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SĂ©nĂ©chal Monique (2006). The Effect of Family Literacy Interventions On Children’s Acquisition of Reading From Kindergarten to Grade 3. National Center for Family Literacy. En ligne : <http://www.nifl.gov/par ... f/lit_interventions.pdf>. 
Added by: Marie Gaussel (19 Oct 2007 13:12:30 Europe/Paris)
Resource type: Government Report/Documentation
BibTeX citation key: Senechal2006
Categories: General
Keywords: littératie, parents
Creators: Sénéchal
Publisher: National Center for Family Literacy
Views: 2544/4399
Views index: 27%
Popularity index: 6.75%
URLs     http://www.nifl.go ... _interventions.pdf
Abstract     
Goal. Educators believe that parents can help their children learn to read. But what evidence supports this belief? And if parent involvement does matter, what kinds of parent involvement are most efficient? The goal of this report was to review the scientific literature on parent involvement in the acquisition of reading from kindergarten to grade 3.
Method. In the present review, parent involvement in literacy acquisition was narrowly defined to include parent-child activities that focus on reading. Moreover, the 14 studies that were analyzed were those that included an intervention where researchers tested whether parent involvement enhanced children’s literacy. Standard meta-analytic procedures were used to analyze the study outcomes.
Findings: Overall. The combined results for the 14 intervention studies, representing 1174 families, were clear: Parent involvement has a positive impact on children’s reading acquisition. The mean effect size for the combined studies was moderately large (effect size = .68). This effect size corresponds to a 10-point gain on a literacy test (with a standard deviation of 15) for the intervention children as compared to the control children.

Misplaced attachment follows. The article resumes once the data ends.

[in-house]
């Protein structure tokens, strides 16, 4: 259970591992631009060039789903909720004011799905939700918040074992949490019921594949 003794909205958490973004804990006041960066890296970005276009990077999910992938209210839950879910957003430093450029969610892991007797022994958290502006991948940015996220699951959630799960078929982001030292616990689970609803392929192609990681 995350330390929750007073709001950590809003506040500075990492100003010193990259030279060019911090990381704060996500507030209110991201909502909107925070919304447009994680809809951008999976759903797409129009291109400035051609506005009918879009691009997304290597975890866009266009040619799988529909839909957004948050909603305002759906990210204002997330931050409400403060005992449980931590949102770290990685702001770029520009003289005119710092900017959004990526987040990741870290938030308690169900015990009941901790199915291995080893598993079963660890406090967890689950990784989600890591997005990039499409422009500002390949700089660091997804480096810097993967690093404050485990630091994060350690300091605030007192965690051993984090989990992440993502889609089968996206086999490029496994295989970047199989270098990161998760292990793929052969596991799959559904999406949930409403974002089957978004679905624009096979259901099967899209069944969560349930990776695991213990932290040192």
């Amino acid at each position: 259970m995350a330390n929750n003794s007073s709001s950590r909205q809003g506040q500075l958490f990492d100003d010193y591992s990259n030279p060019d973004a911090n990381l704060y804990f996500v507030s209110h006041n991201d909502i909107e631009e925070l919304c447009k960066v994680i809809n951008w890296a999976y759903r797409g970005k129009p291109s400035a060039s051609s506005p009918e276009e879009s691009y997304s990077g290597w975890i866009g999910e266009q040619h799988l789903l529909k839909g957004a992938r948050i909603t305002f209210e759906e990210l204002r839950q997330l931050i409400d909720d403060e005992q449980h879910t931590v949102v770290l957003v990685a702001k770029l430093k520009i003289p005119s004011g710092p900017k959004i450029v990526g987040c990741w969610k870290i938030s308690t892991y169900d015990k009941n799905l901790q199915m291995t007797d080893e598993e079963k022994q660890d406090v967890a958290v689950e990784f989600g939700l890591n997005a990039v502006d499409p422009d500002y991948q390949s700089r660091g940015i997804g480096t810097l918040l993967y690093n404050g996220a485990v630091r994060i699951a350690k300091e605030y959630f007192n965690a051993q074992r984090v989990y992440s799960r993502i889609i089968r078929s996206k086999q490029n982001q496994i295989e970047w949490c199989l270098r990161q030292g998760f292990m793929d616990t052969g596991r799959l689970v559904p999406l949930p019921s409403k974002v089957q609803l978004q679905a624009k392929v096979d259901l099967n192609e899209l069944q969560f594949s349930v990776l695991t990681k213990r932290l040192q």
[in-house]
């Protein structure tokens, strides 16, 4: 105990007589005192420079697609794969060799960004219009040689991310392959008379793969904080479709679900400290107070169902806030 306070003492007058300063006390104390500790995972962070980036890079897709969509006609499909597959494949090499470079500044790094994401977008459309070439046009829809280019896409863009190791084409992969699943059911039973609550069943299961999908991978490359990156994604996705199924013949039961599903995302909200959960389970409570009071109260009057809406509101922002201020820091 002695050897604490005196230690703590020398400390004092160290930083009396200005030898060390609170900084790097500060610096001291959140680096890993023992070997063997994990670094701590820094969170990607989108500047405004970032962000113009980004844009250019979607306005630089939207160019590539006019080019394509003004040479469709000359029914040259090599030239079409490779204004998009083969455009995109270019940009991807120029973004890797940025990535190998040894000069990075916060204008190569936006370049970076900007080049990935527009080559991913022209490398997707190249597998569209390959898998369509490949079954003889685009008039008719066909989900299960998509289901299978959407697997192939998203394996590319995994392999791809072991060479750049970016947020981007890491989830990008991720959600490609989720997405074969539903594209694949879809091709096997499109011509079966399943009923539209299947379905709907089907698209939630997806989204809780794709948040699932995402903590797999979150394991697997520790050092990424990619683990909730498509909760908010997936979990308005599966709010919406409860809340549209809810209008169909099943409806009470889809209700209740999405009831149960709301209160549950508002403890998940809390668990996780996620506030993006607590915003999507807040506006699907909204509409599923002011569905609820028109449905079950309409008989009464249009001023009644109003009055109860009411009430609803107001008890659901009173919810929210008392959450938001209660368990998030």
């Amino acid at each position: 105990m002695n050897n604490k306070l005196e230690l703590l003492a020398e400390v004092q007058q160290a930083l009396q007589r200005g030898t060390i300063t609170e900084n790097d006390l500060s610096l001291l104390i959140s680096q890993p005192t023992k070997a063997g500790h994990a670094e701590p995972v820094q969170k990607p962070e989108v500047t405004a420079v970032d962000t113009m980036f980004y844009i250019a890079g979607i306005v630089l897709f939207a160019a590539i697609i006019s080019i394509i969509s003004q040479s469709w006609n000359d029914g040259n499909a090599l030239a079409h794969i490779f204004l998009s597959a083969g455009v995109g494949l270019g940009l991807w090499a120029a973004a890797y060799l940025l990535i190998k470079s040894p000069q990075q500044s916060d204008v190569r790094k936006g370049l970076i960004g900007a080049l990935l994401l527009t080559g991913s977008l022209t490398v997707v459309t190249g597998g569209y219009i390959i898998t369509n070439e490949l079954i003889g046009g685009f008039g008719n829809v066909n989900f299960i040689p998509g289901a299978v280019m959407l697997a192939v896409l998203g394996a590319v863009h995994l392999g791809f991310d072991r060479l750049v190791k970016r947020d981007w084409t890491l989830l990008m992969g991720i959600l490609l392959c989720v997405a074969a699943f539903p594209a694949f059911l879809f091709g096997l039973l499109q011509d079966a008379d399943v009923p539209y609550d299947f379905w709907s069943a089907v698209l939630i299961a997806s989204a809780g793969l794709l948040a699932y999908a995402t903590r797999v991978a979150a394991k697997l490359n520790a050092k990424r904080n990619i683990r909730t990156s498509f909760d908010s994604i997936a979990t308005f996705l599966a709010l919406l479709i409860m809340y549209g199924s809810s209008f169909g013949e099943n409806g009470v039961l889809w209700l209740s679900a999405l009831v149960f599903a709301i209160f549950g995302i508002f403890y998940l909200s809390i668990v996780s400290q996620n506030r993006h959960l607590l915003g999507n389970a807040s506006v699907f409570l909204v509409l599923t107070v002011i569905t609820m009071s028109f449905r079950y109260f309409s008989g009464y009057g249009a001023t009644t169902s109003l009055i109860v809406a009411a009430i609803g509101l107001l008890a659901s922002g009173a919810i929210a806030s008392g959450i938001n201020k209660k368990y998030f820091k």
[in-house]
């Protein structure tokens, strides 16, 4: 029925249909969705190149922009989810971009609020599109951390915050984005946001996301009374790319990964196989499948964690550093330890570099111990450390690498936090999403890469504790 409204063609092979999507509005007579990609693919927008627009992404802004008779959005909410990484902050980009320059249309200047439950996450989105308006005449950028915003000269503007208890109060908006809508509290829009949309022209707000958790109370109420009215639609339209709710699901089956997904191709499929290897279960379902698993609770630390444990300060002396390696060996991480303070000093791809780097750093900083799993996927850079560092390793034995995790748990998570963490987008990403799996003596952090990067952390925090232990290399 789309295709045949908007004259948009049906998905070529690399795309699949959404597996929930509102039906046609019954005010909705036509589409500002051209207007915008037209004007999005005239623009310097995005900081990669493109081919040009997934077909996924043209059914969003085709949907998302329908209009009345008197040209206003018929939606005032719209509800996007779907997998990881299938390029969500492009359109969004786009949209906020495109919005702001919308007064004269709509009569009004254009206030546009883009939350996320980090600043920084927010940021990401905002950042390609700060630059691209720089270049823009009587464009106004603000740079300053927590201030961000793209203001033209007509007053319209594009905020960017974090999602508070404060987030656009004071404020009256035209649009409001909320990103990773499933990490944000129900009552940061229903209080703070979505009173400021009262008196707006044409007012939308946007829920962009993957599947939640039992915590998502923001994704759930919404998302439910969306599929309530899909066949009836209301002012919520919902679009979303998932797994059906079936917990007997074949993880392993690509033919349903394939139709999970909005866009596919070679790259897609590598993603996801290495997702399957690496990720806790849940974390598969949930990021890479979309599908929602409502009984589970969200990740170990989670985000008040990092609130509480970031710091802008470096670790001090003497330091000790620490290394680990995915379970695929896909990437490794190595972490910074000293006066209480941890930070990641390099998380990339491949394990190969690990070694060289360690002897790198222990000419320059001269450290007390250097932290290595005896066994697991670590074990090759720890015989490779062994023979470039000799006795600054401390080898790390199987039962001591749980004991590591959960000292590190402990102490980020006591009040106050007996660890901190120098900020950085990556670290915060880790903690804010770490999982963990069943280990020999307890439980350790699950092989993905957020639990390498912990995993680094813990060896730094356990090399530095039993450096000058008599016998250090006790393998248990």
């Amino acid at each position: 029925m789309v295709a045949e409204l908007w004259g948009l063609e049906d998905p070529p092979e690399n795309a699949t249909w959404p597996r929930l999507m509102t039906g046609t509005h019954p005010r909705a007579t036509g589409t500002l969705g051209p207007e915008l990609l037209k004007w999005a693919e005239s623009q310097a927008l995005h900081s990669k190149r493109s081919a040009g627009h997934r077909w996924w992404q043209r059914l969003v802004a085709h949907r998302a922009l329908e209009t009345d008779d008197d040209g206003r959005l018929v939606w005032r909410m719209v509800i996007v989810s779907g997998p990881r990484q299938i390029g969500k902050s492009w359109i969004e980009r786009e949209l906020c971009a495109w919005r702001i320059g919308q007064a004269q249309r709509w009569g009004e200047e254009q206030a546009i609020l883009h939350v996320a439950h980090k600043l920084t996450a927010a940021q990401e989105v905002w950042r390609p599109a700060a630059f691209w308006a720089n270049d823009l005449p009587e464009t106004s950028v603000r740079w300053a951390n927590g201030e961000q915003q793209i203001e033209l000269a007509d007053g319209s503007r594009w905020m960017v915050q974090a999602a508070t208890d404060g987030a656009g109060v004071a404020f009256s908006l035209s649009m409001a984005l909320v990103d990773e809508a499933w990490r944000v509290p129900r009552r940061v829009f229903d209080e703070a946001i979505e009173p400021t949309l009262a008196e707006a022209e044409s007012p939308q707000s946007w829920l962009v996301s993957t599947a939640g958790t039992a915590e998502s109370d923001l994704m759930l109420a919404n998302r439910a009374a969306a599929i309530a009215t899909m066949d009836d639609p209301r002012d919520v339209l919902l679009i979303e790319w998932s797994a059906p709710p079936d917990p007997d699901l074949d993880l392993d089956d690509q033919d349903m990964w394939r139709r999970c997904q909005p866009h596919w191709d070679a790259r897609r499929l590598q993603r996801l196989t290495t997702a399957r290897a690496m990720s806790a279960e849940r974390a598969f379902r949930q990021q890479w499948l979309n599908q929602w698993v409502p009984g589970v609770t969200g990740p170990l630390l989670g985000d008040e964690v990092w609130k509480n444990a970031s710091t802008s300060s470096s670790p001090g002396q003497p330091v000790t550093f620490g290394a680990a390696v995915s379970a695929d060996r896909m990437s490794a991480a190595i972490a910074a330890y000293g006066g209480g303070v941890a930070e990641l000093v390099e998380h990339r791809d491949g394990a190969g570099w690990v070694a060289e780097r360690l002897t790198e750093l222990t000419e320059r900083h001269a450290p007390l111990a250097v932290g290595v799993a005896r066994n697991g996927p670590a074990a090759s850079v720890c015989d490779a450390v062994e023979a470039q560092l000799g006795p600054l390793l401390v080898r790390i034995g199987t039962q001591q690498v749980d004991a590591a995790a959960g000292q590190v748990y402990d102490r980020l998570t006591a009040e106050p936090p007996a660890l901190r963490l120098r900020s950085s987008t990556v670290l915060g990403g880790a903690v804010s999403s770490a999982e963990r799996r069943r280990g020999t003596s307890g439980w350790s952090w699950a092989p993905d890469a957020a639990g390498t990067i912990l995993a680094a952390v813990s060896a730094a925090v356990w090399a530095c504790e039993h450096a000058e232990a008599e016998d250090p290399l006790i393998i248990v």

Findings: Intervention type. The three types of parent involvement represented in the review differed in their effectiveness. Having parents teach specific literacy skills to their children was two times more effective than having parents listen to their children read and six times more effective than encouraging parents to read to their children. In the present review, providing supportive feedback to parents during the intervention did not alter effectiveness. Also, the duration of the intervention did not moderate its effectiveness.
Findings: Participant characteristics. Parent involvement had a positive impact from kindergarten to grade 3. In addition, the interventions were as effective for children experiencing reading difficulties as they were for normally-developing children. Finally, the socioeconomic level of the participating families did not affect the positive impact of the interventions.
Findings: Study design. Studies that included standardized tests yielded smaller effects than other studies.
Conclusion. Parents can help their children learn to read. The effectiveness of parents’ help, however, varies according to the type of parent-child activities. Educators, when deciding which type of intervention to implement, will have to weigh the differences in effectiveness across the different types of intervention against the amount of resources needed to implement the interventions.
Added by: Marie Gaussel  
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